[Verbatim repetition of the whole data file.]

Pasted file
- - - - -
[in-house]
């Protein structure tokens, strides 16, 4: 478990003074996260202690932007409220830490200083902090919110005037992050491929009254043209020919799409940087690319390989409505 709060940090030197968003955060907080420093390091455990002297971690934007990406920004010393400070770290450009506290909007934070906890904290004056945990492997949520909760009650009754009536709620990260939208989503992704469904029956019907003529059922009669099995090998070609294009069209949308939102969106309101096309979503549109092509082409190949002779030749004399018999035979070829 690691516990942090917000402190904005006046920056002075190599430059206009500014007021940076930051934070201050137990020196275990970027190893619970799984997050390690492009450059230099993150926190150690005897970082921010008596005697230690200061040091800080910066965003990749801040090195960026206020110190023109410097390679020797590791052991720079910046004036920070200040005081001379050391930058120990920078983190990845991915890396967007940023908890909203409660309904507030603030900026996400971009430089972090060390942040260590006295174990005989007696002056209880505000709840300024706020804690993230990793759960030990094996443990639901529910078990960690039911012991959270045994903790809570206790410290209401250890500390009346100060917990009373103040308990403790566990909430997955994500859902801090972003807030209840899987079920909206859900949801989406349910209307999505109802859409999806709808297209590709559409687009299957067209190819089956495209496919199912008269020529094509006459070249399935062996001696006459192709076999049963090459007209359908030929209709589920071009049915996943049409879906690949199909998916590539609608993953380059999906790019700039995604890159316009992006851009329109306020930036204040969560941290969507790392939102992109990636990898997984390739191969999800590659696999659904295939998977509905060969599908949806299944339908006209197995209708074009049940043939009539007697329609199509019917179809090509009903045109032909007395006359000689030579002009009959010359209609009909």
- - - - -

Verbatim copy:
[in-house]
């Protein structure tokens, strides 16, 4: 478990003074996260202690932007409220830490200083902090919110005037992050491929009254043209020919799409940087690319390989409505 709060940090030197968003955060907080420093390091455990002297971690934007990406920004010393400070770290450009506290909007934070906890904290004056945990492997949520909760009650009754009536709620990260939208989503992704469904029956019907003529059922009669099995090998070609294009069209949308939102969106309101096309979503549109092509082409190949002779030749004399018999035979070829 690691516990942090917000402190904005006046920056002075190599430059206009500014007021940076930051934070201050137990020196275990970027190893619970799984997050390690492009450059230099993150926190150690005897970082921010008596005697230690200061040091800080910066965003990749801040090195960026206020110190023109410097390679020797590791052991720079910046004036920070200040005081001379050391930058120990920078983190990845991915890396967007940023908890909203409660309904507030603030900026996400971009430089972090060390942040260590006295174990005989007696002056209880505000709840300024706020804690993230990793759960030990094996443990639901529910078990960690039911012991959270045994903790809570206790410290209401250890500390009346100060917990009373103040308990403790566990909430997955994500859902801090972003807030209840899987079920909206859900949801989406349910209307999505109802859409999806709808297209590709559409687009299957067209190819089956495209496919199912008269020529094509006459070249399935062996001696006459192709076999049963090459007209359908030929209709589920071009049915996943049409879906690949199909998916590539609608993953380059999906790019700039995604890159316009992006851009329109306020930036204040969560941290969507790392939102992109990636990898997984390739191969999800590659696999659904295939998977509905060969599908949806299944339908006209197995209708074009049940043939009539007697329609199509019917179809090509009903045109032909007395006359000689030579002009009959010359209609009909």